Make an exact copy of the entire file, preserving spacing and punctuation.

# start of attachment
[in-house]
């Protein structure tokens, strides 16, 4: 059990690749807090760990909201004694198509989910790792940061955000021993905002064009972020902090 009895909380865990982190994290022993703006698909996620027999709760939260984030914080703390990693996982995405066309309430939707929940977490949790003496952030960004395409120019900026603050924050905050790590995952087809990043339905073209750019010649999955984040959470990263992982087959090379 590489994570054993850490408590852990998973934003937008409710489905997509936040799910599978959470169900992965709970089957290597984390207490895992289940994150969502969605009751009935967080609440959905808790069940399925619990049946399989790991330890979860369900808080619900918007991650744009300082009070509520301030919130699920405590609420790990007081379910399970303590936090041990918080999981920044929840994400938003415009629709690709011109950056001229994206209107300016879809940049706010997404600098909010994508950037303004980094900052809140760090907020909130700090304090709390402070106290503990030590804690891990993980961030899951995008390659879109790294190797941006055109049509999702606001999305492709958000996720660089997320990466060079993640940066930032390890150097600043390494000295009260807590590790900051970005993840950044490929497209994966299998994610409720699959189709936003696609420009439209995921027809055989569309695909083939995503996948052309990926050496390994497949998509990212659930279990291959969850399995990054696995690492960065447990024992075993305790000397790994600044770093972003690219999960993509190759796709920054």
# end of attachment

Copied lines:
[in-house]
């Protein structure tokens, strides 16, 4: 059990690749807090760990909201004694198509989910790792940061955000021993905002064009972020902090 009895909380865990982190994290022993703006698909996620027999709760939260984030914080703390990693996982995405066309309430939707929940977490949790003496952030960004395409120019900026603050924050905050790590995952087809990043339905073209750019010649999955984040959470990263992982087959090379 590489994570054993850490408590852990998973934003937008409710489905997509936040799910599978959470169900992965709970089957290597984390207490895992289940994150969502969605009751009935967080609440959905808790069940399925619990049946399989790991330890979860369900808080619900918007991650744009300082009070509520301030919130699920405590609420790990007081379910399970303590936090041990918080999981920044929840994400938003415009629709690709011109950056001229994206209107300016879809940049706010997404600098909010994508950037303004980094900052809140760090907020909130700090304090709390402070106290503990030590804690891990993980961030899951995008390659879109790294190797941006055109049509999702606001999305492709958000996720660089997320990466060079993640940066930032390890150097600043390494000295009260807590590790900051970005993840950044490929497209994966299998994610409720699959189709936003696609420009439209995921027809055989569309695909083939995503996948052309990926050496390994497949998509990212659930279990291959969850399995990054696995690492960065447990024992075993305790000397790994600044770093972003690219999960993509190759796709920054």